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Murray Presses Administration Officials on Efforts to Help Veterans Find Jobs

Apr 13 2011

Hearing with veterans, employers, and administration officials provides a front-line look at efforts to combat an unemployment rate that has reached as high as 27% among young veterans

WATCH the hearing

READ testimony from witnesses

(Washington, D.C.) – Today, U.S. Senator Patty Murray, Chairman of the Senate Veterans’ Affairs Committee, held a hearing to examine current efforts to address unemployment among our nation’s veterans. The hearing featured testimony from veterans, labor leaders, and administration officials on the challenges the federal government faces meeting this mounting problem.

The hearing included the testimony of Eric Smith, a Navy medic who completed two tours in Iraq and who has struggled to find work, often performing day labor and volunteering himself for medical tests. The hearing also included testimony from Garett Reppenhagen, an Iraq veteran who works to find veterans good jobs in the green energy sector.

During the hearing, Murray confronted administration officials on bureaucratic delay and inaction related to improvements to veterans employment programs. Specifically, in questioning Ray Jefferson, the Assistant Secretary for the Veterans’ Employment and Training Service at the Department of Labor, Murray highlighted a long promised but so far unrealized plan to overhaul the Transition Assistance Program that service members go through before leaving the military as an unacceptable delay (watch at 97:00 min. mark).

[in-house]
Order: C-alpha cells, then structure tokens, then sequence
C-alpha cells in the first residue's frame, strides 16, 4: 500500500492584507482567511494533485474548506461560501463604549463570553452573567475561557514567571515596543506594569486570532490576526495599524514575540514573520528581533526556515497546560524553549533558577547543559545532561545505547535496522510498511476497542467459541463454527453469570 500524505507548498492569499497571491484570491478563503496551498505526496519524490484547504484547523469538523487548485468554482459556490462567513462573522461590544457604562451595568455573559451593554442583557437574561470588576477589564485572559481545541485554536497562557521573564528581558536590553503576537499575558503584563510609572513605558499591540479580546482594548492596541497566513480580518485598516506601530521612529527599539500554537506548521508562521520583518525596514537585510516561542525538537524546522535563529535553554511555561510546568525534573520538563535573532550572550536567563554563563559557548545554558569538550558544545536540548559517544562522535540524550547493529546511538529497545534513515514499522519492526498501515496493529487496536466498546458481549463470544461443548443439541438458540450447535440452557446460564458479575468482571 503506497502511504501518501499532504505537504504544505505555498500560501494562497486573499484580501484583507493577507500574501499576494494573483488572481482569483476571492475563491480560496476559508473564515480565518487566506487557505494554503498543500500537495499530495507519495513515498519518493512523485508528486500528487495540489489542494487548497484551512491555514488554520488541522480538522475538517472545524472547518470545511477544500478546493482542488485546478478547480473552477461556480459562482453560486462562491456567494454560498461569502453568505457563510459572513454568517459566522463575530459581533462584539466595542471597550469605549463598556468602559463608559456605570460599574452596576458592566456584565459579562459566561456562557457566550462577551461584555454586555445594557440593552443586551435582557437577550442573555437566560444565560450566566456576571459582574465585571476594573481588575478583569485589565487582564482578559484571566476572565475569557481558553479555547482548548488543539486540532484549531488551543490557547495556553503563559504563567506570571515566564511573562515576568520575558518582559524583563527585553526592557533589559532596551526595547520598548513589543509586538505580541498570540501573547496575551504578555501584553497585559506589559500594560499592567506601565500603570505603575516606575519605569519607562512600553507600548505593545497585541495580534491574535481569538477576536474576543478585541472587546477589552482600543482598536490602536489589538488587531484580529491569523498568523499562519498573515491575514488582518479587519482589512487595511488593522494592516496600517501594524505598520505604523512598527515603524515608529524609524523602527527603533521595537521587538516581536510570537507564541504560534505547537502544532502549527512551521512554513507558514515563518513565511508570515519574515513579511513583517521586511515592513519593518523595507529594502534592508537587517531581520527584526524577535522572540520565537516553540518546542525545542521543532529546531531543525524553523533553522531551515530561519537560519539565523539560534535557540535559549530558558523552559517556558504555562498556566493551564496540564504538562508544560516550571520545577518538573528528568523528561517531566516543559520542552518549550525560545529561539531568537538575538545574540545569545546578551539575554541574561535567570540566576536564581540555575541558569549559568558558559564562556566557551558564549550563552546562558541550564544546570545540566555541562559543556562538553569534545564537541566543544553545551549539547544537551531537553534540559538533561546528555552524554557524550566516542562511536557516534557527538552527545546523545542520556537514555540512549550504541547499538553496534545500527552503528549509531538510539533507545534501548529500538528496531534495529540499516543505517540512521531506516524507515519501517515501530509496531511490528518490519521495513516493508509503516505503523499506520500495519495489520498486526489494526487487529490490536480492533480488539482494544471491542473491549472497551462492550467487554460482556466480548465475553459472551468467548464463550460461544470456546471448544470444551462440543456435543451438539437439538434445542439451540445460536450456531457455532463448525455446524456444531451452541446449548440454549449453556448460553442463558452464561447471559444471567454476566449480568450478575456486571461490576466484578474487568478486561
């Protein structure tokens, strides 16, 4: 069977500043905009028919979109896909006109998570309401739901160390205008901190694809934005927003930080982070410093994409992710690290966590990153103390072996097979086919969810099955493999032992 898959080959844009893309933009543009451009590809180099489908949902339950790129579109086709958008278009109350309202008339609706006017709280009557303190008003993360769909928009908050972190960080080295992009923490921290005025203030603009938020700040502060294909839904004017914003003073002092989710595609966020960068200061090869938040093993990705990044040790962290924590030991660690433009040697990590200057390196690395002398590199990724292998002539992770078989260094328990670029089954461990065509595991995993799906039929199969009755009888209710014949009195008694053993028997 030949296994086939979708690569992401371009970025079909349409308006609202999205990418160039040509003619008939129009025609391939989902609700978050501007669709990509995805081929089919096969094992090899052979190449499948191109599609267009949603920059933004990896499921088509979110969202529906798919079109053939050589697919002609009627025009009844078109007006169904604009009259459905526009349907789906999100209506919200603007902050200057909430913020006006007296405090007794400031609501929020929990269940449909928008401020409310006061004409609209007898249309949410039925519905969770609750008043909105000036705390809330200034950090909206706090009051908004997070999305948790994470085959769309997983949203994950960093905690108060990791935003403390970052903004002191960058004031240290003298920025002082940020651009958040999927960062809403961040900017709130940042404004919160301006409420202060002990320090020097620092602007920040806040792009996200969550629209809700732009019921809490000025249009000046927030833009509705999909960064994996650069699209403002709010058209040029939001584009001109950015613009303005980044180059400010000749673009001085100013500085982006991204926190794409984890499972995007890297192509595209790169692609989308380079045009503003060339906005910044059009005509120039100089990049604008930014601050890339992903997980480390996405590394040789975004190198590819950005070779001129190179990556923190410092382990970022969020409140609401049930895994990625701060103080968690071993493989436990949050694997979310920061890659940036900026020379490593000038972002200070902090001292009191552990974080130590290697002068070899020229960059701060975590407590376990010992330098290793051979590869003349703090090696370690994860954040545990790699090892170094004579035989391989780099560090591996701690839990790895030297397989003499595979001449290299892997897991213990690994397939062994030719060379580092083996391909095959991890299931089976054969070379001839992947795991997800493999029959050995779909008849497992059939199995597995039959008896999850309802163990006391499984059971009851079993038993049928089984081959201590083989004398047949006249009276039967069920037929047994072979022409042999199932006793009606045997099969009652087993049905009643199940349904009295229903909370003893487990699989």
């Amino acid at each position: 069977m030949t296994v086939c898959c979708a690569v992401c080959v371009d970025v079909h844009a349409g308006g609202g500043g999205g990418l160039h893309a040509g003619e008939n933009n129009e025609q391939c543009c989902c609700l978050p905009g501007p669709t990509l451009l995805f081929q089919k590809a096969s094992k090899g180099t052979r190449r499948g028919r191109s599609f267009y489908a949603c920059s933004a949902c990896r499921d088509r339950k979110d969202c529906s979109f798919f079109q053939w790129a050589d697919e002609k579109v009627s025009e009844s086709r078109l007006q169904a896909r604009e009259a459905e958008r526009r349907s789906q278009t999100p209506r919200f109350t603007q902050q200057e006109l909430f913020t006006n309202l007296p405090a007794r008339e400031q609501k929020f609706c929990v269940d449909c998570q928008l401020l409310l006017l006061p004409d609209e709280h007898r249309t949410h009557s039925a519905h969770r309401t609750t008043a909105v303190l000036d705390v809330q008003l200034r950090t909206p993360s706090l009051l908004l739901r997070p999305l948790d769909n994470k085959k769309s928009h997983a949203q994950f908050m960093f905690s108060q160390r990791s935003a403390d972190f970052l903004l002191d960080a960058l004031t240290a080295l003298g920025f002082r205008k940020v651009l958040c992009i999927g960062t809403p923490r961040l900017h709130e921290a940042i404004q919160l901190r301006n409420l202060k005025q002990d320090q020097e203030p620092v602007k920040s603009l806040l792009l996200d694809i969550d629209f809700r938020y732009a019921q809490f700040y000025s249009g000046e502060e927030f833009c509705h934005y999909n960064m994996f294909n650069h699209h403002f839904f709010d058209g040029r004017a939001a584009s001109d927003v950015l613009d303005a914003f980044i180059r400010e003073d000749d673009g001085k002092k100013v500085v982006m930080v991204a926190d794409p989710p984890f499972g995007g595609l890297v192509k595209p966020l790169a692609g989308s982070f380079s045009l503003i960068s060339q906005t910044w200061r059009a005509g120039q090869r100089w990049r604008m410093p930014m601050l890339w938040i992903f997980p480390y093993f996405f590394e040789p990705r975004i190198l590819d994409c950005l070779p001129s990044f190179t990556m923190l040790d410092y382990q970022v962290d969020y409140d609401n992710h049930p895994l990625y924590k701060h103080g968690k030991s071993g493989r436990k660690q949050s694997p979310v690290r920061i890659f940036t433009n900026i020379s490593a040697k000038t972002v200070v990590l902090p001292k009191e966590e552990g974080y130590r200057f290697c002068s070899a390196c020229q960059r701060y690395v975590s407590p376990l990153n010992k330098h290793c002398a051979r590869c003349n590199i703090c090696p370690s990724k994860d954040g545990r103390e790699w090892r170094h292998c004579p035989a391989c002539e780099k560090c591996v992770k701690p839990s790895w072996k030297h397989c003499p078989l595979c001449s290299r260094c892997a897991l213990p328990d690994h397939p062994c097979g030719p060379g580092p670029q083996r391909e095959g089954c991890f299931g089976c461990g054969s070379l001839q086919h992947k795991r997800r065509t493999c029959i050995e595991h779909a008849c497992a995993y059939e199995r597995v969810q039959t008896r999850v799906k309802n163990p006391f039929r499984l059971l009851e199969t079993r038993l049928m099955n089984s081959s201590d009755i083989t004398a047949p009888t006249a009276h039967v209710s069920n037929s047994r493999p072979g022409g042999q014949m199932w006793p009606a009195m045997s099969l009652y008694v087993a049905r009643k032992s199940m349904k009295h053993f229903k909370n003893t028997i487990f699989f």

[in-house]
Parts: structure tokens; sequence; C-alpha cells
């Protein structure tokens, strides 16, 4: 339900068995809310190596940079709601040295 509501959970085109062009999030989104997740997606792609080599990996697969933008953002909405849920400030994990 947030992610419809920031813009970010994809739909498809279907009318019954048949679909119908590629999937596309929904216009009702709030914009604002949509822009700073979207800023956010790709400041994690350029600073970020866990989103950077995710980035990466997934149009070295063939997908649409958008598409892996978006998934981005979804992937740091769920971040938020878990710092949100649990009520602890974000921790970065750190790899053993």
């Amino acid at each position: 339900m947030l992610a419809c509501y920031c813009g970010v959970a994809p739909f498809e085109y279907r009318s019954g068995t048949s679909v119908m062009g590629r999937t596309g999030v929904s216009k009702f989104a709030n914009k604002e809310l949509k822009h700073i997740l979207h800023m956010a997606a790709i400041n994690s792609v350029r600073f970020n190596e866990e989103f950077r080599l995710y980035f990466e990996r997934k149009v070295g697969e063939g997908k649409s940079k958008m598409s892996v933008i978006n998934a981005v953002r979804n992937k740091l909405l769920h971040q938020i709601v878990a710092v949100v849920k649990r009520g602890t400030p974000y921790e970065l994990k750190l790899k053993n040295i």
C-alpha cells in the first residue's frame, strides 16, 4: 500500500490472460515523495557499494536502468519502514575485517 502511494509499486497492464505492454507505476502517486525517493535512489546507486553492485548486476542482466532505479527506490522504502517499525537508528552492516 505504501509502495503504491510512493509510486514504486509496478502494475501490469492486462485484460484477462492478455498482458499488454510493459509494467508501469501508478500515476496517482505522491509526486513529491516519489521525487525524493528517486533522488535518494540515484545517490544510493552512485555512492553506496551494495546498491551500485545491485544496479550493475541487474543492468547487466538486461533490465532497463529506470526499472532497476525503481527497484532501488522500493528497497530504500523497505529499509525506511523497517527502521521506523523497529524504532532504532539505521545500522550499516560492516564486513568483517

Senator Murray’s opening statement at today’s hearing follows:

Welcome to today’s hearing. 

Today we examine an issue that is very troubling to me and frankly should be more troubling to our nation as a whole. The high rate of unemployment for recently separated veterans is an issue that at first glance defies common sense.

Our nation’s veterans are disciplined, team players who have proven they can perform under pressure. They have acquired skills on the battlefield as mechanics, medics, and leaders that should translate into successful careers in the working world. They are eager to achieve and to give back once again.

But despite all that, according to Department of Labor statistics from just last month, over 27 percent of veterans age 20-24 were unemployed. That is over one in five of our nation’s heroes who cannot find a job to support their family, do not have an income that provides stability, and do not have work that provides them with the self-esteem and pride that is so critical to their transition home.  

How could this be? How could these young men and women who have performed so admirably, who know how to lead, and know how to execute be struggling so mightily?

One thing we have to recognize is that for many of our young veterans the civilian working world in a new experience. For many young veterans the first job they apply for when they return home is often the first civilian job they have ever applied for. These veterans need help translating the skills they have developed in the military into skills that civilian employers can understand. They need direction on what employers are looking for, and they need to know what job resources are available to them as veterans.

I believe we can and should do more to not only prepare these veterans for meaningful civilian employment but to also make the critical connection to land a job.